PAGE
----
Is a doula right for me?

Unmedicated birth

Are you looking to have an unmedicated birth in a hospital? Yes, a doula is right for you! Doulas have an invaluable skillset to help you prepare before labor starts and techniques during labor to help you meet your goal. It’s important to be surrounded by people who encourage and believe in you as you work through the sensations of birth. We cultivate a positive atmosphere to help you push through. Pun intended.

Birth with an epidural

Are you hoping to birth your baby with an epidural? Then yes a doula is absolutely right for you. First, you still need to work through contractions until an epidural can be placed. We encourage *everyone*, regardless of their decisions on pain relief, to have comfort techniques in their back pocket. Doulas are skilled in helping people move through this time. Second, there is work and comfort to be had once an epidural is placed. You still need support for feelings and concerns, positions you can take to encourage baby downwards, relaxation techniques to help you rest and, importantly, physical and emotional support when it’s time to push out your baby. You may still have to work hard to meet your baby even with pain relief.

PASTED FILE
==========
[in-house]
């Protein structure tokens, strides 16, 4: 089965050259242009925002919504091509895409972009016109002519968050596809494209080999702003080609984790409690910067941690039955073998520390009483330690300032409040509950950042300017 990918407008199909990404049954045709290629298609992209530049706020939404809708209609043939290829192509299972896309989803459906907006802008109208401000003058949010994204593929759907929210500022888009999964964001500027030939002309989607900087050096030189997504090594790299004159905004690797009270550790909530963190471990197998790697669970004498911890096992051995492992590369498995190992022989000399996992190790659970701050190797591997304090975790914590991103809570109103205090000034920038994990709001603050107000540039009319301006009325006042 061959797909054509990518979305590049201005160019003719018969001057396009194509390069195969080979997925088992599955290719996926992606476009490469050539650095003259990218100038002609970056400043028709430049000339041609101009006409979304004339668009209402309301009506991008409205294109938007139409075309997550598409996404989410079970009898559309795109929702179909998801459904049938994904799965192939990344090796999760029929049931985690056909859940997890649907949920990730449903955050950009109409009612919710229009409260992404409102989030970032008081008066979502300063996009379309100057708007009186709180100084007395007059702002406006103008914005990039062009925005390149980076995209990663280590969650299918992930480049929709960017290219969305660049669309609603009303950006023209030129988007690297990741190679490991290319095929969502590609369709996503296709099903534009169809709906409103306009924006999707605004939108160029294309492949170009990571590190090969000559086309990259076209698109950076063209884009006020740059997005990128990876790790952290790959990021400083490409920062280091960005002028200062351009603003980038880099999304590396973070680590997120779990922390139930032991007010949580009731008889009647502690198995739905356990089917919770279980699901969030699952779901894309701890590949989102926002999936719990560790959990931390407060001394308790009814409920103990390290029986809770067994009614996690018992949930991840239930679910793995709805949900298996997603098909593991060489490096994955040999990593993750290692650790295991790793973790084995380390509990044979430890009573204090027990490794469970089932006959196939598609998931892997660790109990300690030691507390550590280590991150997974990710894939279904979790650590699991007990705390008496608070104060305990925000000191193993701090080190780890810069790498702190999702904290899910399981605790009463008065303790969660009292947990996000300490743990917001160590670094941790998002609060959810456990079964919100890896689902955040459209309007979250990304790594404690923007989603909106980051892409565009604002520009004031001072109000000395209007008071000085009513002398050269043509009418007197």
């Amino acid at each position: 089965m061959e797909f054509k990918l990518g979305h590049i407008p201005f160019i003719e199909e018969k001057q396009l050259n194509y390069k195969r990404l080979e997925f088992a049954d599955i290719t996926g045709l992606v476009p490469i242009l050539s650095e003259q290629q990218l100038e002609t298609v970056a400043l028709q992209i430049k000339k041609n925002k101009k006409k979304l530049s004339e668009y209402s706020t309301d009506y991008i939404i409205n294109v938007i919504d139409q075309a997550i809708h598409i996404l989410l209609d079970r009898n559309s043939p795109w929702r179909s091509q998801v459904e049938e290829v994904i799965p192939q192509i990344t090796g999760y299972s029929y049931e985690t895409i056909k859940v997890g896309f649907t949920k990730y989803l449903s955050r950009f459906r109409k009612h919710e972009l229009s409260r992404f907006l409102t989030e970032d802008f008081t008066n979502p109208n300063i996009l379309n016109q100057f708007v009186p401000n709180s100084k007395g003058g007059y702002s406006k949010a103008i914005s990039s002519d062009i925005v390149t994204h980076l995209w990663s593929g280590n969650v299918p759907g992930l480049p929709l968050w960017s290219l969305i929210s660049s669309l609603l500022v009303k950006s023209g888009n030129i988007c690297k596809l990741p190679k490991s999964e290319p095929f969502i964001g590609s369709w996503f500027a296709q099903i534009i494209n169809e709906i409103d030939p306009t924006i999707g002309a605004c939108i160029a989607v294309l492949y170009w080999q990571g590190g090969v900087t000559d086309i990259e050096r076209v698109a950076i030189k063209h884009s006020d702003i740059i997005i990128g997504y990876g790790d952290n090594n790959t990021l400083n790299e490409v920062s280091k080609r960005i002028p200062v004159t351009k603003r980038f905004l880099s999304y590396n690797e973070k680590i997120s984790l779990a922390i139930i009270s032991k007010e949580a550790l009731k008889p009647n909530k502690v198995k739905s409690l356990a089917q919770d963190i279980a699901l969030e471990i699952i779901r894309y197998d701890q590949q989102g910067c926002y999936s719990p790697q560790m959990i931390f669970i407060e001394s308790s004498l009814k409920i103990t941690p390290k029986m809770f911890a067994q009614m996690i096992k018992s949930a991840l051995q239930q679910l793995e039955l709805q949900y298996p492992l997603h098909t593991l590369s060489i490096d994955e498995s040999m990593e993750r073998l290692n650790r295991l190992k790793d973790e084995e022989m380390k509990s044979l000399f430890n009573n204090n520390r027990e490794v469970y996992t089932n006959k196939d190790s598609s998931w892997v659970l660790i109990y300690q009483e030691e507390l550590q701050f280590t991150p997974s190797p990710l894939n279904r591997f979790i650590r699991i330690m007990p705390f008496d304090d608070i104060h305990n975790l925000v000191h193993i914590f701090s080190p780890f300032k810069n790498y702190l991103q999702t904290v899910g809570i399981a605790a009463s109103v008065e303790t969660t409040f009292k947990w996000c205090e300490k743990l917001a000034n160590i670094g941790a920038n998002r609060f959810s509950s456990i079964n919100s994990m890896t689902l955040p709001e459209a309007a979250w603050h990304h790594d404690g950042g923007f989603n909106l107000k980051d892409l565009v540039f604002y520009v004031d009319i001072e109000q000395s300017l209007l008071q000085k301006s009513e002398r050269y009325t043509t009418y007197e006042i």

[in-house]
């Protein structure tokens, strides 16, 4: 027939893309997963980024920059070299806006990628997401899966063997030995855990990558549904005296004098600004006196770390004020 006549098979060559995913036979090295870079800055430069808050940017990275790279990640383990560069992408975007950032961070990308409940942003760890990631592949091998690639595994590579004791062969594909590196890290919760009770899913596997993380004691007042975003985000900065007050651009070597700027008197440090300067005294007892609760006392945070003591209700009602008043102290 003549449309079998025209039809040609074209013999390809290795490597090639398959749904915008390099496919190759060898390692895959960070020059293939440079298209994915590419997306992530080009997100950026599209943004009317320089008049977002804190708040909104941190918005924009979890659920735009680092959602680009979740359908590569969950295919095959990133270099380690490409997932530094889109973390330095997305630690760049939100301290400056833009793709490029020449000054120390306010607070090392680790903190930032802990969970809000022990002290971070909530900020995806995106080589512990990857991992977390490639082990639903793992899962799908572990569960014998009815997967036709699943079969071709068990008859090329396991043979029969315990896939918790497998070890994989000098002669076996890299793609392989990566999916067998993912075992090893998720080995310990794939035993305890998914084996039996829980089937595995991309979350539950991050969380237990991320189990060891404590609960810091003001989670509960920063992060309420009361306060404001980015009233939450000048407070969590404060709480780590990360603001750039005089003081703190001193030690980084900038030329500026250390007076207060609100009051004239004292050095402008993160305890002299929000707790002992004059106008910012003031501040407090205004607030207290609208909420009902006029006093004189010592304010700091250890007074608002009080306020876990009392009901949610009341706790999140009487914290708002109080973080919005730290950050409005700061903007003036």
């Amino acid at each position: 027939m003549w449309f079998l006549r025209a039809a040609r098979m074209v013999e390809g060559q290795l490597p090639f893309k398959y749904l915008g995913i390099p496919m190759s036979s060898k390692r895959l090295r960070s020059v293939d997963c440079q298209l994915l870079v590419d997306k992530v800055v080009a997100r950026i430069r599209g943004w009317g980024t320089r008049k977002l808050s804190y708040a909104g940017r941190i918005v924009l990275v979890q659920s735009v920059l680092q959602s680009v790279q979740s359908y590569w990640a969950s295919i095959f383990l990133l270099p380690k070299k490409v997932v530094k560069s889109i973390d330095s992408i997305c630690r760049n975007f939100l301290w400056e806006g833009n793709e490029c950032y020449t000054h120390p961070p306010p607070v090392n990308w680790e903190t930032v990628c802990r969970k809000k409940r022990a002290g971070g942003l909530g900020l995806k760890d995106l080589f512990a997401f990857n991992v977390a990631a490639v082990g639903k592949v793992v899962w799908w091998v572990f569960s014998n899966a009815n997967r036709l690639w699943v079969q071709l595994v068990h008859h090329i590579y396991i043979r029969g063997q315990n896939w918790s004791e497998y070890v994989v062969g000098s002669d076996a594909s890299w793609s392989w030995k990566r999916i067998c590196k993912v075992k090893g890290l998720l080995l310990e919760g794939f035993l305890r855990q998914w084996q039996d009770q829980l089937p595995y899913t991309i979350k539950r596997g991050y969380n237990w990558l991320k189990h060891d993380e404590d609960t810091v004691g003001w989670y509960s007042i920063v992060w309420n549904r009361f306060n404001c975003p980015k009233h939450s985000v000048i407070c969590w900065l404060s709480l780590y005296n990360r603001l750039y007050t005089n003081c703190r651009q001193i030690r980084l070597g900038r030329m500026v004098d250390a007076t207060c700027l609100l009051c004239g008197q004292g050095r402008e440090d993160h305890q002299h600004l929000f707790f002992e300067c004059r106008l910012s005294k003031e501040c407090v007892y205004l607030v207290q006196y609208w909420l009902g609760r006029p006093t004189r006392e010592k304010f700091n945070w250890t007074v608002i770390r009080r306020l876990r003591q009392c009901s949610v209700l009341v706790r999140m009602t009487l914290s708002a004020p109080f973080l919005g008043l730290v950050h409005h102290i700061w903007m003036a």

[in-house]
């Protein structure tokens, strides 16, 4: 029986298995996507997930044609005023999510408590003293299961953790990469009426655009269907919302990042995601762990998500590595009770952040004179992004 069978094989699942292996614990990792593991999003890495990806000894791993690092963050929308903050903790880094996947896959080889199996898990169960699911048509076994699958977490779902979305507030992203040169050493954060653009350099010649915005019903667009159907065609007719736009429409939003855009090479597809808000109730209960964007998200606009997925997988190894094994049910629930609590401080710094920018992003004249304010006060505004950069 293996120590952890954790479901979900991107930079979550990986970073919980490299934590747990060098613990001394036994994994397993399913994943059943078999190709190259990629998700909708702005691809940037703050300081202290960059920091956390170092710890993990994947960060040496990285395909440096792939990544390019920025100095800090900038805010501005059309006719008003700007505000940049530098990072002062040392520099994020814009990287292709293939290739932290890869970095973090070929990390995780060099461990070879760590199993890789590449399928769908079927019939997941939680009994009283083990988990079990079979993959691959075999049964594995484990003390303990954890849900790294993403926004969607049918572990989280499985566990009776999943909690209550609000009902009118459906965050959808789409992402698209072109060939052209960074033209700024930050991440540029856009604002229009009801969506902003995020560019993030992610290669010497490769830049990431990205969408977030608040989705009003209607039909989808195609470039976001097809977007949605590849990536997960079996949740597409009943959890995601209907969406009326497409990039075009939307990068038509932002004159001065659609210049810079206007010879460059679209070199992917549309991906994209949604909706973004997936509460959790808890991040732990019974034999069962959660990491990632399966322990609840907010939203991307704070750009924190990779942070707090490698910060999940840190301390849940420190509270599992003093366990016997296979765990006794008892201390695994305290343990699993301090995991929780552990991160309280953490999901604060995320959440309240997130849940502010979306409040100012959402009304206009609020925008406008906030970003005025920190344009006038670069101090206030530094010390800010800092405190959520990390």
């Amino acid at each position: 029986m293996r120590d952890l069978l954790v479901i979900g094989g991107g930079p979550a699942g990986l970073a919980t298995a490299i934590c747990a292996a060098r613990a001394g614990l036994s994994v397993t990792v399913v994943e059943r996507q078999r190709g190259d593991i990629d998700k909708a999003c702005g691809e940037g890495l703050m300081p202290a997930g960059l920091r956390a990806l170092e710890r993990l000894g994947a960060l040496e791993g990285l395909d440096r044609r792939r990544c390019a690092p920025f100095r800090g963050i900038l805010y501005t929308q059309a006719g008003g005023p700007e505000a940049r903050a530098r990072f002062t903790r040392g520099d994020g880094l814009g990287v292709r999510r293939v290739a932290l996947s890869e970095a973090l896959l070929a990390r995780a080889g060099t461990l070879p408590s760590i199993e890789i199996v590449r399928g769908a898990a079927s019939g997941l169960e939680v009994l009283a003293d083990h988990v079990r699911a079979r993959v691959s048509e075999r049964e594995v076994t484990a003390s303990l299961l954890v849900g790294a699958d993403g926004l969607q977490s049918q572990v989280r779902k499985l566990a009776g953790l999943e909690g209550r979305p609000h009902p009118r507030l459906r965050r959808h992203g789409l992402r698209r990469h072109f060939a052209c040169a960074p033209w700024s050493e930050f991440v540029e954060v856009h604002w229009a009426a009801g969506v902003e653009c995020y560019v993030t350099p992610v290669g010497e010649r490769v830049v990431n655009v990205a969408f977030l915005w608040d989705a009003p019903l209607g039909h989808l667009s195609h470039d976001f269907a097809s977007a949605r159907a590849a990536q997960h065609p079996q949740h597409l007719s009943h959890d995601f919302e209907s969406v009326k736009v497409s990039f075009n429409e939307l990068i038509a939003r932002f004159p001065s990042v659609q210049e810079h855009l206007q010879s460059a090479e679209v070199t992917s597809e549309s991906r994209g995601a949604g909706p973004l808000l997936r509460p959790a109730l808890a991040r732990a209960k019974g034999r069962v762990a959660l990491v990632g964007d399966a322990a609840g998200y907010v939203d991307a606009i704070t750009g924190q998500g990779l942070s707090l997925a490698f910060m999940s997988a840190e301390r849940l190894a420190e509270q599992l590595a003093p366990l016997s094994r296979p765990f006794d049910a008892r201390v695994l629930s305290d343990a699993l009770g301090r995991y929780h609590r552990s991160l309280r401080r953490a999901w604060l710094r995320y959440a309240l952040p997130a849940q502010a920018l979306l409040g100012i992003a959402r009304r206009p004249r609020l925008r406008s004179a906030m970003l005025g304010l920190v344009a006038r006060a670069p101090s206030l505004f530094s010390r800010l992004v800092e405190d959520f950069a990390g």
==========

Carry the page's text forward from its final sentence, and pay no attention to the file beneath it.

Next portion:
Unsure about pain relief / Go with the flow

Are you not sure what you want because you don’t know what labor is going to feel like and everyone is telling you opposite information? Great. Doulas can help you sort out *your* true feelings and motivations. We are very comfortable going in with a loose plan and meeting birth with what it brings. We can help you work through the physical sensations and we will support you if you decide during labor that pain medication is right for you.

Planned Cesarean birth

Are you scheduled for a Cesarean birth? Yes, your doula is important in planned surgical births too. There can be a lot of emotions involved in your pregnancy and the lead up to your surgical birth. The day of your baby’s birth can be lengthy, partners may need to sneak away to eat as you fast, and there can be a lot of anxiety and anticipation as you wait. We can help both you and your partner into a calmer place and talk about what you can expect in the operating room. This is the day you get to meet your baby and it is an important one.

Do I need a doula if I have a midwife?

Lots of people choose to have the support of a doula at their birth when followed by a midwife. Unlike care providers, your doula is someone that you get to choose based on connection or whatever criteria you want. It’s also important to understand that midwives have medical responsibilities and that they need to be rested and alert for the birth of your baby. Doulas have a very different role so we have more flexibility in terms of supporting longer labors and remaining with you during the more intense portion of early labor. Since we don’t have medical responsibilities, we are able to focus solely on your and your family’s needs. Doulas really complement the midwifery model of care beautifully.

Have more questions? Send them our way or book a free consultation to discuss how our doulas can help support you through your pregnancy and birth.